Willisville Still Waiting for Indoor Plumbing

Only a handful of homes in Willisville have indoor plumbing. Others, such as Emma Howard's, above, still are reliant on outhouses.
Only a handful of homes in Willisville have indoor plumbing. Others, such as Emma Howard's, above, still are reliant on outhouses. (By Jahi Chikwendiu -- The Washington Post)
By Amy Gardner
Washington Post Staff Writer
Sunday, September 24, 2006

In the shabby crossroads of Willisville, not far from Middleburg, work was finally supposed to have begun by now to deliver to 11 modest properties what most residents of affluent Loudoun County have taken for granted for decades: running water and flushing toilets.

It hasn't.

Yet another delay and another cost overrun have placed the project's goal of a December completion in jeopardy. And that has left residents of Willisville doing what they've done since 1999, when the county first promised water and sewer service. They are hoping, but they are not holding their breaths.

"We'll be happy when it's done," said Carol Lee, 51, who is among the handful of Willisville residents with a well and septic tank -- but whose mother, Anne, lives across the street with neither.

Behind Anne Lee's house stands an outhouse. Like most of her neighbors, she has a slop bucket in her kitchen and a chamber pot in her bedroom for middle-of-the-night relief. It's been the way of life since Willisville was founded just after the Civil War, when freed slave Heuson Willis bought a cabin on three acres for $100.

The lack of water and good septic systems is an accident of the poor quality of the land and the limited means of its owners but also stems from the pride of residents who have preferred to live without than to give up their homes.

The conditions have been an embarrassment to elected officials in Loudoun, which the U.S. Census Bureau recently placed at the top in a national ranking of counties by median household income. Officials are keenly aware of how close Willisville's sagging porches and soggy yards are to million-dollar homes.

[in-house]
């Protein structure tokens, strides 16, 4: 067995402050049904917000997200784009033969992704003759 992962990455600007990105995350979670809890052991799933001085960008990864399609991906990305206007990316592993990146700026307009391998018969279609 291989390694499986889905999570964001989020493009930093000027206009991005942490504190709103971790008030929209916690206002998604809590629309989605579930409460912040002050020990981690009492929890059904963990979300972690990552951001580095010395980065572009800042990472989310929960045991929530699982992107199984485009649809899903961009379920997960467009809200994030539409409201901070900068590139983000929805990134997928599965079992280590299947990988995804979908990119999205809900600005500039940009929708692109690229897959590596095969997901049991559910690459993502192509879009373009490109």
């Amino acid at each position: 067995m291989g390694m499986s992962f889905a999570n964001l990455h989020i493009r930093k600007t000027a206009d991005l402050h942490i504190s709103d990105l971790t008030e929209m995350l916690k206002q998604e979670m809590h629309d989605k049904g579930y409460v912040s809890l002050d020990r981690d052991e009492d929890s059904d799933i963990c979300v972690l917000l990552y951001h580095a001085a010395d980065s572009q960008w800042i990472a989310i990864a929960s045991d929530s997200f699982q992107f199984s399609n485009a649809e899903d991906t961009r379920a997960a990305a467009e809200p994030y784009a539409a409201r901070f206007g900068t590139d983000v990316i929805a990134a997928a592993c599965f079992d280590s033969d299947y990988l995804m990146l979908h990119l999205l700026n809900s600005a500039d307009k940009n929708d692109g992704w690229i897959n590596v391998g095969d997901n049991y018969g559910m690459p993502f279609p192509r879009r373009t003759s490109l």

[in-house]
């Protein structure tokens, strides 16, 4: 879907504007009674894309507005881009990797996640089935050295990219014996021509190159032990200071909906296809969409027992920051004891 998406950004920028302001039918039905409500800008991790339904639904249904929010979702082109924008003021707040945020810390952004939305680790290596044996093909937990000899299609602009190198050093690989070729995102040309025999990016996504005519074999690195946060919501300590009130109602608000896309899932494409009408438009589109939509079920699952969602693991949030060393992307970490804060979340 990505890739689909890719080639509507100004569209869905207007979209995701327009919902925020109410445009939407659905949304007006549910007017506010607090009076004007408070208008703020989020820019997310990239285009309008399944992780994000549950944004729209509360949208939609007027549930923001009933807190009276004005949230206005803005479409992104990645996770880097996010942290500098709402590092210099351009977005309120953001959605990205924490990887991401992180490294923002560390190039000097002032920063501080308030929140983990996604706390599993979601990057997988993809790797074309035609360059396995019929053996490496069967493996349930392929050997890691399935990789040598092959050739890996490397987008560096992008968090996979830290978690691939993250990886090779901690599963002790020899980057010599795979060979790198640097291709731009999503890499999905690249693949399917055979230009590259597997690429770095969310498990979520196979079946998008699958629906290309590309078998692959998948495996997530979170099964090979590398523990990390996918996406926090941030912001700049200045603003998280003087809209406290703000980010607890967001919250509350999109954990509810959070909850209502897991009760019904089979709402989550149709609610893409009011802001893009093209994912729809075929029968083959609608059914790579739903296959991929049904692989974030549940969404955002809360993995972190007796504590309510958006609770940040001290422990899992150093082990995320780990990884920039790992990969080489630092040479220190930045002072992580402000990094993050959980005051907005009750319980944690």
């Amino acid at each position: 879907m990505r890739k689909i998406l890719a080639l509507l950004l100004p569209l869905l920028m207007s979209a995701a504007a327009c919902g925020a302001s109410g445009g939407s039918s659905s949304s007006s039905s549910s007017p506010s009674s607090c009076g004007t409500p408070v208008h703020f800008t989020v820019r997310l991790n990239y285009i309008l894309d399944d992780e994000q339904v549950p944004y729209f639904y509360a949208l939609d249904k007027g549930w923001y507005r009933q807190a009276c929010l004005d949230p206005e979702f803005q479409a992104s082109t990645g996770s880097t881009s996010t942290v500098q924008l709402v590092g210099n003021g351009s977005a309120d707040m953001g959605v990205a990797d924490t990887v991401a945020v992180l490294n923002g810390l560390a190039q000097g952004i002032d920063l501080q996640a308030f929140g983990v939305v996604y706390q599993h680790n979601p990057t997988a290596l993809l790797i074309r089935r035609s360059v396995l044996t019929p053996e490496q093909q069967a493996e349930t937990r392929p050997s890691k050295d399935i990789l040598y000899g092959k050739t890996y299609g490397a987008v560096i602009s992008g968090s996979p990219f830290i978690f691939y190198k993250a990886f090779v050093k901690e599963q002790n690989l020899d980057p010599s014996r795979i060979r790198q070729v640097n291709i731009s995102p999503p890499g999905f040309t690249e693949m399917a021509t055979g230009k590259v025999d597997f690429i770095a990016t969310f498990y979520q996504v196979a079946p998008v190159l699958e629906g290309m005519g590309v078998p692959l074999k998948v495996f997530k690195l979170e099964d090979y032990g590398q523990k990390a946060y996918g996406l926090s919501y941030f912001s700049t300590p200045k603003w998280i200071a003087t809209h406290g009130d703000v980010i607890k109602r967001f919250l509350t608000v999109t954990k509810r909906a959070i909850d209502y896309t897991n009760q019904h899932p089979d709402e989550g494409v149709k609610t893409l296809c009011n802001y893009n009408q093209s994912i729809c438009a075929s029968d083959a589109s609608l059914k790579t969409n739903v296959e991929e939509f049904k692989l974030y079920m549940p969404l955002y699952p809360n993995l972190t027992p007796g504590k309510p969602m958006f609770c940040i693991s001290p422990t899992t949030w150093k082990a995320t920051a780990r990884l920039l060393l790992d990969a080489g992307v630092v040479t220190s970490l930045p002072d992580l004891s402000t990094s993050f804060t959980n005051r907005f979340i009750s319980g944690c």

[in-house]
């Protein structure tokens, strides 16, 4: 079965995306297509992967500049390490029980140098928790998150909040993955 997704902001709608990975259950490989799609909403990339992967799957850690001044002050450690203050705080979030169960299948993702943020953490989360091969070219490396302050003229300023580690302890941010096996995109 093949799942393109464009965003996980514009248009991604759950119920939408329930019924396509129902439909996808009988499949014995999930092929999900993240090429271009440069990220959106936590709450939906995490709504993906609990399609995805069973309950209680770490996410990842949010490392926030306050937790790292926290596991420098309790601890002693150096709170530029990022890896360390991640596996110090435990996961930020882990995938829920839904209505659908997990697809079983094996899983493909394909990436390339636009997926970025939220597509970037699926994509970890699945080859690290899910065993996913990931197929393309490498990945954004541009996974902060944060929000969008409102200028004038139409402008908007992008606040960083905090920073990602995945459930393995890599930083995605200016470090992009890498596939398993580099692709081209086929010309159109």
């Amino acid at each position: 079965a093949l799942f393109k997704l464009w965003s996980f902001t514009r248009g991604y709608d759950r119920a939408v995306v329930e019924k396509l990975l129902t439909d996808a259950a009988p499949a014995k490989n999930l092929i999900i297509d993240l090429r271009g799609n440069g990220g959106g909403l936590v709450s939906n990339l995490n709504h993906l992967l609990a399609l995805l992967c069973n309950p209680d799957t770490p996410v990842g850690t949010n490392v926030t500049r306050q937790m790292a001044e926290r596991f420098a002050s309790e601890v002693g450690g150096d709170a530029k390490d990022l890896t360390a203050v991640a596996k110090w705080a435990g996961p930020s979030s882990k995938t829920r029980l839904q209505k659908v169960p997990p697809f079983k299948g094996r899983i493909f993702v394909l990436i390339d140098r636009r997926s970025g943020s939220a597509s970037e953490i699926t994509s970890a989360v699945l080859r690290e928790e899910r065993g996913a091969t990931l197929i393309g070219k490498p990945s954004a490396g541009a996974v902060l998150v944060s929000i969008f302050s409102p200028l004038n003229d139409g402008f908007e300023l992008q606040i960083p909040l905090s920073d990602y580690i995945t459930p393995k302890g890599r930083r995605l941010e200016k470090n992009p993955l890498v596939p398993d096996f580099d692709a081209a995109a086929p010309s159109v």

They also openly admit that the county is responsible for the design delays, bureaucratic hurdles and government neglect that caused the Willisville project to founder for seven years -- factors that have more than tripled its initial estimated cost of $250,000.

"This project was a mess for whatever reason," said Supervisor Jim G. Burton (I-Blue Ridge), who has pressed most vocally this year to keep the project on track. "Promises were made in the late '90s, and for some reason those promises were never fulfilled."

The latest delay and cost overruns have been particularly wearying for Willisville and the county because they have come after a renewed promise earlier this year by the Board of Supervisors to finally finish the project.

County Administrator Kirby M. Bowers assigned a senior assistant, Paul L. Brown, to manage the project directly. Brown has held monthly community meetings all year to keep residents updated. He established a firm schedule: Bid documents were to be ready in April; bidders' responses would return in May; construction would start in June; and the flushing party could be scheduled just in time for the holidays.

But on the day bids were to be opened, there were none. Willisville was such a small project, and the risk of expensive complications so high, not a single contractor wanted the job.


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